I don't understand why everyone who carries a gun doesn't practice with flash lights. Especially cops. Geess how many building searches do cops do? But not just cops, but anyone concerned in protecting their families and homes.

On the same line, we don't practice near enough with one hand, again, I've done thousands of building searches of one kind or another. You have flash lights, mirrors (to look around corners) keys for other rooms (obtained from the owners), door knobs, windows, etc etc. Chances are in most situations I can think of you are gonna have to shoot a fast, one handed shot. But we do 90+ per cent of our practice with two hands.

Yes I know, and have use techniques of using the flashlights with two hands, ON THE RANGE, but I've never done a building search like that. My revolver is in one hand, the flash light or something else is in the other.

As a range officer, I tried to stir the officers away from the TWO Hand and Flashlight style. Hold the flashlight away from your body and shoot one handed.

Yeah I know, everyone says I let my Bullseye corrupt my defensive shooting, so what, I can shoot with one hand.

Another thing a bit off topic is shot guns. I don't like them for building searches, they are in the way. they are too wildly, Only good for about 40 yards, past that, I'm better with a revolver, past that, well a 357 shoots much further then a shot gun. I carried a shotgun in my patrol car, but seldum ever used it. When I did, I found it in the way.

OK there's my morning rant.
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Old September 20, 2010, 01:55 PM   #11
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Kraig - when you say away from the body, do you mean old FBI style of holding the light out to the left (for right handed shooters)?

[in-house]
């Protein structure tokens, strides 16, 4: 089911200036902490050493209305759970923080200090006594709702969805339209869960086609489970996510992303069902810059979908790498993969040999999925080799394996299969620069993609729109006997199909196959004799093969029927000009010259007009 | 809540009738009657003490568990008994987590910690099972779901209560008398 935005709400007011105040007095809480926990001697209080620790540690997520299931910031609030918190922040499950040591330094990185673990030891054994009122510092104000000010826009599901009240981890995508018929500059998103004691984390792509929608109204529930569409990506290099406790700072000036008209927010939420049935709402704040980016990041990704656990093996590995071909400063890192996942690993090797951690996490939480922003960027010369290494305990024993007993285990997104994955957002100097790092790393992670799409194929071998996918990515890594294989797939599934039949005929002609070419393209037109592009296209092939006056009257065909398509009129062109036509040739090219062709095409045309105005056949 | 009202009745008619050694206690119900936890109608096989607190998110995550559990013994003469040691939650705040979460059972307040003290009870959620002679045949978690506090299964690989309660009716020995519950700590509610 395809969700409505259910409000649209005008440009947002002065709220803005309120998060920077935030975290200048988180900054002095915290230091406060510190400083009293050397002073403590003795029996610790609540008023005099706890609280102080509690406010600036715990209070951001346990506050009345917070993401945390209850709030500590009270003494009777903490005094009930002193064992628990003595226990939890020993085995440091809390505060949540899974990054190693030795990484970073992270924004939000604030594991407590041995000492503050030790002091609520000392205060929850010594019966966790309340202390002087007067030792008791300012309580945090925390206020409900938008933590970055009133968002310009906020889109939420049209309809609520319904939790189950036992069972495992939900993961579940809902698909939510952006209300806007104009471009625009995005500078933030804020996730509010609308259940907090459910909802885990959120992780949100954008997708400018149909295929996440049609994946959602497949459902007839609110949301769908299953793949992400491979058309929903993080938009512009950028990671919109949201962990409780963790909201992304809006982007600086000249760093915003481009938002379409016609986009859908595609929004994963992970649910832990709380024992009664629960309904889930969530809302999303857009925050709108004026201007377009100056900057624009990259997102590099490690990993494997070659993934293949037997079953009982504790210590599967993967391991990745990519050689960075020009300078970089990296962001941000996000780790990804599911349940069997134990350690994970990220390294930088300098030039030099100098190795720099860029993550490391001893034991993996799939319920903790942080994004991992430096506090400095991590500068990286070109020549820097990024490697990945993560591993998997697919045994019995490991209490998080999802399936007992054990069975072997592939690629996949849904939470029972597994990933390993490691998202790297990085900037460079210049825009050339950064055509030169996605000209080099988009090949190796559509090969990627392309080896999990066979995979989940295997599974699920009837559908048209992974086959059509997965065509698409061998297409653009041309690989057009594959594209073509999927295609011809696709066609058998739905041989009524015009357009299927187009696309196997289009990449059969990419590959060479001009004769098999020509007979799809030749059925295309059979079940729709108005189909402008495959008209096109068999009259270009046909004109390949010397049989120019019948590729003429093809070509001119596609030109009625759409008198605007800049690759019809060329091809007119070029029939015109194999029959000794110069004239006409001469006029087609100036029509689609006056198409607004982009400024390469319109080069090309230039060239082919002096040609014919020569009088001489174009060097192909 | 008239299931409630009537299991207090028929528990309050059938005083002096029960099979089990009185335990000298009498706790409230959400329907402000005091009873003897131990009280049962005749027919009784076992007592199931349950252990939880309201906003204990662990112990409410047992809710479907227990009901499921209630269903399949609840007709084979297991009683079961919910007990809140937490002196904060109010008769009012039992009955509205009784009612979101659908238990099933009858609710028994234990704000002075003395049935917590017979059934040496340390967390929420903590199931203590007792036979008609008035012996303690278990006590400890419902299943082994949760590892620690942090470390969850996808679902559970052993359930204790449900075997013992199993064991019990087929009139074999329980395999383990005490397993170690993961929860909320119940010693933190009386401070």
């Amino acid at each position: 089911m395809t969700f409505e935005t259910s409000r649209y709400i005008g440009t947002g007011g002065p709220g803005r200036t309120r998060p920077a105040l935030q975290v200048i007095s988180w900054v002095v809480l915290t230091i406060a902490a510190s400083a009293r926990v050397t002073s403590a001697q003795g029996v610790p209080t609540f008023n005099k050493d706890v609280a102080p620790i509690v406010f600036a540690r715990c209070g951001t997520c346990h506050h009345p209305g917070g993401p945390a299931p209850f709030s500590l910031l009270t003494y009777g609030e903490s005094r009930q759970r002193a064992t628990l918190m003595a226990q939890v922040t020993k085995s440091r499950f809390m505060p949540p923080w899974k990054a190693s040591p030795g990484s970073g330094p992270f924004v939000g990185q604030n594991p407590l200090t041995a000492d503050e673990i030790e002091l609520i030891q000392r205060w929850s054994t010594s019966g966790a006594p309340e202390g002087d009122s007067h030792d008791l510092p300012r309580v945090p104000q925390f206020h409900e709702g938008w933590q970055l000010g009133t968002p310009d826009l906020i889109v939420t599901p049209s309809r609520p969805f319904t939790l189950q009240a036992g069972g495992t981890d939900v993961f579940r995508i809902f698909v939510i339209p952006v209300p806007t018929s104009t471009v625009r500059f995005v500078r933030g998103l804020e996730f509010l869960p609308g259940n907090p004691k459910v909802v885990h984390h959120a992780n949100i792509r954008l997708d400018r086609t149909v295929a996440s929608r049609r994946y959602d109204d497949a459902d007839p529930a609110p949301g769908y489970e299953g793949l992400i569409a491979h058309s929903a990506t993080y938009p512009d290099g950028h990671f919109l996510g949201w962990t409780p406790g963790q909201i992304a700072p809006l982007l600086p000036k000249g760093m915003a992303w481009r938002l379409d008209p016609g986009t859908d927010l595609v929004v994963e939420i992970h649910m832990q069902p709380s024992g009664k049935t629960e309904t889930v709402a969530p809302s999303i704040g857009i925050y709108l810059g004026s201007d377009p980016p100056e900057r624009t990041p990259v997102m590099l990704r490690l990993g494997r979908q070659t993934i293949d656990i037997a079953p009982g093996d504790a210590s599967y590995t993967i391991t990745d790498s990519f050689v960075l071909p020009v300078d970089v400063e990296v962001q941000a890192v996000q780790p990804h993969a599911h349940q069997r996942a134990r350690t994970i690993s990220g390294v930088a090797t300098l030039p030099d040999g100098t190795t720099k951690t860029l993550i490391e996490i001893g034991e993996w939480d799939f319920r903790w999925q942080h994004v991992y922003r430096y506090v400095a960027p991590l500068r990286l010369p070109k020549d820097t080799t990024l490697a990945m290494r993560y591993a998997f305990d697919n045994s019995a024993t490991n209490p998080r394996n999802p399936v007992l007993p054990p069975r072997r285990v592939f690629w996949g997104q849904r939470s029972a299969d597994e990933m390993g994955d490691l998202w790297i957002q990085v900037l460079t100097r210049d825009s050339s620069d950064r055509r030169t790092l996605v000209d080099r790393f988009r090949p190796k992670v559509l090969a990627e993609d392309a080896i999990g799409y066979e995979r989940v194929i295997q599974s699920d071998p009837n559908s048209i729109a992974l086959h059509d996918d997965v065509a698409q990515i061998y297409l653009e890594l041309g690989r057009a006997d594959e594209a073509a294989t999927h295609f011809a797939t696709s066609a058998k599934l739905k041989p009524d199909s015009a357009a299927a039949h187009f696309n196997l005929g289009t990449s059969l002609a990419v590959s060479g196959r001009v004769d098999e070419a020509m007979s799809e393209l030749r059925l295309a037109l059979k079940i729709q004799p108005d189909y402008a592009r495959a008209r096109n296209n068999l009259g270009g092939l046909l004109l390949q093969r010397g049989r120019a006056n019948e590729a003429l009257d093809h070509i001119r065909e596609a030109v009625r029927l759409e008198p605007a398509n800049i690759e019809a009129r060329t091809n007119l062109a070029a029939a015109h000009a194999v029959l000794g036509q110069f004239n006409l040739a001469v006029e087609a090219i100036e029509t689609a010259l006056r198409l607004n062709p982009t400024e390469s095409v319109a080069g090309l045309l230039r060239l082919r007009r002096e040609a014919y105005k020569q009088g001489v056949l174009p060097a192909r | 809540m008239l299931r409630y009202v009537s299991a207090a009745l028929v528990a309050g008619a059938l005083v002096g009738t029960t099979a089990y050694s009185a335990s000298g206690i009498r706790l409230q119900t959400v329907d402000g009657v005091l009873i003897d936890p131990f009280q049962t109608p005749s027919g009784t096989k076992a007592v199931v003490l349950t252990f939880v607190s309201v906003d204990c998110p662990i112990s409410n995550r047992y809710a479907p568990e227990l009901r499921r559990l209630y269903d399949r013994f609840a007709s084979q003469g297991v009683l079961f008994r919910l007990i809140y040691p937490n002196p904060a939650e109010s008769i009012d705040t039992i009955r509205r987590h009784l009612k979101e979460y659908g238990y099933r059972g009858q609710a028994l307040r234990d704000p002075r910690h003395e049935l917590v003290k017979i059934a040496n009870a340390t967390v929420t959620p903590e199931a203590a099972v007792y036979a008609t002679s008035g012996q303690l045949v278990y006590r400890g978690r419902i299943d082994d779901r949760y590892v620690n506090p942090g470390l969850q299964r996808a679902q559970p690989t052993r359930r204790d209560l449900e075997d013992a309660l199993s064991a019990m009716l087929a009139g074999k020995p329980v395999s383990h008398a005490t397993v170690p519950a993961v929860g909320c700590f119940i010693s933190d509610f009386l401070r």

New FBI usually involved "locking" the light against your chest, cheek, top of the head etc and allows you to search more naturally, keep a tighter composure and illuminate your sights as well as the target easily. Since the light is held in tight, there also seems to be less disconnect between shooting hand and the illumination source.

Two handed shooting styles like Harries have a very specific benefit in pieing doors and windows and sometimes more general benefit when working close to cover. New or Old FBI style does not always work as well for this sort of flashlight searching. The disconnected lighting styles have a drawback similar to raised sights and close cover. The closer you are to your cover or an obstacle, the more likely you are to illuminate the barricade in front of you instead of the open area where your weapon is pointing. Something fun to try against a white cruiser at night

Everyone finds a style that they favor, but being married to just one is almost as bad as not practicing with it.
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Old September 20, 2010, 02:23 PM   #12
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Old September 20, 2010, 03:07 PM   #13
kraigwy
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Quote:
Kraig - when you say away from the body, do you mean old FBI style of holding the light out to the left (for right handed shooters)?
Well I don't know about the FBI as I have lots of problems with the FBI, but I wont get into that here.